A Good Time to Shift Gears

 | Mar 17, 2014 | 11:00 AM EDT
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The first step in the risk management process is to acknowledge the reality of risk. Denial is a common tactic that substitutes deliberate ignorance for thoughtful planning. --Charles Tremper

Crimea votes to secede from Ukraine and return to Russia. The growth trajectory in China is murky and causing commodity and commodity stocks to sell off. Sharply decelerating economies are merging with upcoming political elections in major emerging markets of India, Brazil and Turkey.

There are no shortages of geopolitical and global economic concerns for investors to digest right now.

Domestically, monthly jobs created in the first three months of the year have slowed to less than 130,000 from more than 190,000 per month in the back half of 2013. Other economic reports seem to be pointing to a slowing U.S. economy. Some of this can attributed to the worst winter conditions in two decades throughout most of the country in the past few months. But exactly how much the weather has affected the economy is still uncertain.

After the huge 30% plus rally in 2013 driven primarily by growth stocks, I don't think there is anything wrong with shifting gears and moving down the risk ladder. I believe high-yield/low-beta stocks and sectors are the way to play the market until investors get a clearer picture of the domestic and global direction.

I have become more intrigued by Microsoft (MSFT) recently. It has its first new CEO in more than a dozen years and has given a board seat to ValueAct, an activist fund that owns a stake in the company. The stock has a low beta of 0.7 and other attributes that are comforting to investors seeking safety. Microsoft has a pristine balance sheet with over $60 billion in net cash and marketable securities, which represents 20% of its market capitalization. The company sports one of four "AAA" credit ratings in the S&P 500. Microsoft also yields 3% and has hiked its payout impressively over the past few years.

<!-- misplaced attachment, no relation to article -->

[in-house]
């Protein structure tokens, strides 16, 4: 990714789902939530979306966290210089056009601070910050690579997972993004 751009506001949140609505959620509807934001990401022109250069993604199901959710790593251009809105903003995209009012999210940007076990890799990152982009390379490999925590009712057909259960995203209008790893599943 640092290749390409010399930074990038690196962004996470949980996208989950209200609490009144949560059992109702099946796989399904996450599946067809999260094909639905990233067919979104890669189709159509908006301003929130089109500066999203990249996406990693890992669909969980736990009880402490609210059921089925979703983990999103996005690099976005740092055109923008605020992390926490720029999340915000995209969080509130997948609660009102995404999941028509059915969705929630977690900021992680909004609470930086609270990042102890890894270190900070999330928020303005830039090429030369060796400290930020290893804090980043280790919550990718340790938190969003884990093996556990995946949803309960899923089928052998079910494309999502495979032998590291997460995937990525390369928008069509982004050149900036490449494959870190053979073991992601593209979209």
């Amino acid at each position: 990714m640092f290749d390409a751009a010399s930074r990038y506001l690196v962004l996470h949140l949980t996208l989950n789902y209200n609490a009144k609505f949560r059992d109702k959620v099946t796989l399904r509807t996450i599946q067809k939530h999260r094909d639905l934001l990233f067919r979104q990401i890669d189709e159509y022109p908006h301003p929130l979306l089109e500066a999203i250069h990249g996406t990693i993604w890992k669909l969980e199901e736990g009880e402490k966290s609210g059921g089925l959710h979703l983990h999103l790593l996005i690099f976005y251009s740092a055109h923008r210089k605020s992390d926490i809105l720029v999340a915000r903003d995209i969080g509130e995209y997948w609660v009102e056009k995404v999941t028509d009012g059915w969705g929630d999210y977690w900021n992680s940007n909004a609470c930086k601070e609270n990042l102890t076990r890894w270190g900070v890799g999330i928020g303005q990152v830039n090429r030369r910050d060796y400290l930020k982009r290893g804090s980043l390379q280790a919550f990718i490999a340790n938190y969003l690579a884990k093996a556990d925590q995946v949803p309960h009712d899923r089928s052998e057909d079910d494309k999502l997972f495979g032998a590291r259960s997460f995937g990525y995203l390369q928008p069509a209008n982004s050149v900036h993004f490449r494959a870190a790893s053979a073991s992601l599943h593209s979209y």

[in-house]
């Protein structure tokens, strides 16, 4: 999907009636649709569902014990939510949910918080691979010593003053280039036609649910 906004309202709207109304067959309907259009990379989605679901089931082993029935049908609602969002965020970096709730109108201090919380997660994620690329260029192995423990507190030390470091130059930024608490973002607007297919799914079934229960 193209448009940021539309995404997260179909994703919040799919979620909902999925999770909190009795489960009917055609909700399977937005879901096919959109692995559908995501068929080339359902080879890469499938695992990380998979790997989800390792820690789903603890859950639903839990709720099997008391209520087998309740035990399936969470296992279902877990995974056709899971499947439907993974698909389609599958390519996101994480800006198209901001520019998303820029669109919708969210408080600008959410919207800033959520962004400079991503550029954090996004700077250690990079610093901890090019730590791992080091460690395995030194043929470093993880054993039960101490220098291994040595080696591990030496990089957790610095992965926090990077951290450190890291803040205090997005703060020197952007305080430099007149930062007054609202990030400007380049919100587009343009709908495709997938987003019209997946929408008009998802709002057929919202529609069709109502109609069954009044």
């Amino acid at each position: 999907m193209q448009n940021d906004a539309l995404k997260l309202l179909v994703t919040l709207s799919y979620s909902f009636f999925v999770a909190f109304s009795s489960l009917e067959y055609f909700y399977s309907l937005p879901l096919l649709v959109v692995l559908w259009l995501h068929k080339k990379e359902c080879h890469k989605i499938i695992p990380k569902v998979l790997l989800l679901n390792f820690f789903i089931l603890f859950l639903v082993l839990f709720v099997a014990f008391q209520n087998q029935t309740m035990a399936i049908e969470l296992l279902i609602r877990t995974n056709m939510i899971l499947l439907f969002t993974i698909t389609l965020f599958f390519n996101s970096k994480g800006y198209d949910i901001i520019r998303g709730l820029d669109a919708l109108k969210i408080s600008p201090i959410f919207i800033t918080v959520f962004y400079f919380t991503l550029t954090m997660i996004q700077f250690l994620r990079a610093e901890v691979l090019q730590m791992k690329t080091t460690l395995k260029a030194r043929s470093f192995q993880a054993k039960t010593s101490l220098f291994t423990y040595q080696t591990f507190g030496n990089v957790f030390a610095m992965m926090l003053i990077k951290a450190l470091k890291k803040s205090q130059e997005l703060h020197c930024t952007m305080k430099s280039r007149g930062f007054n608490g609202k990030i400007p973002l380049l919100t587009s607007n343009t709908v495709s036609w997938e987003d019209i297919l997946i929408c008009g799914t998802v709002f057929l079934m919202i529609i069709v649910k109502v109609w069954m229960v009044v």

Despite its stodgy image, the company has two cloud businesses (Azure and Office 365) with more than $1 billion in annual sales and growing exponentially. Server software and Windows license revenues are growing in the low teens. The stock is selling at an approximate 20% to the overall market multiple based on the forward price-to-earnings ratio.

I continue to be a believer in real estate investment trust American Realty Capital Properties (ARCP). Its recent merger with Cole Real Estate Investments (COLE) made it the largest single-tenant retail REIT in the country and should produce significant economies of scale. I also applaud the company's recent decision to spin off $2.2 billion worth of shopping centers into a separate entity. This will simplify the business and increase its overall dividend yield to roughly 7.3% from about 7% according to management. The shares trade at an approximate 20% valuation discount to American Capital's two biggest competitors, even though ARCP provides a significantly higher dividend yield. I believe this discount will continue to narrow over time.

For investors willing to move climb a bit on the risk ladder and don't mind a bit more complexity at tax time, energy master limit partnerships make sense. I continue to like Atlas Resource Partners (ARP), even as it is up nicely since the last time I profiled it in December. Atlas is a limited partnership active in oil-and-gas production in the Barnett Shale in Texas, the Appalachian Basin and in the Mississippi Lime region in Oklahoma. It is a favorite of famed value investor Leon Cooperman. The shares yield just over 10%, and Atlas has raised its payout some 40% since it went public in 2012.

I believe it is important for investors to remain in the game while we go through this period of uncertainly. There's nothing wrong with moving down the risk ladder a bit right now.

Columnist Conversations

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I reached out last week to my close friend Ken Shreve, who is a prominent writer for the IBD.  I asked Ke...
I reached out last week to my close friend Ken Shreve, who is a prominent writer for the IBD.  I asked Ke...
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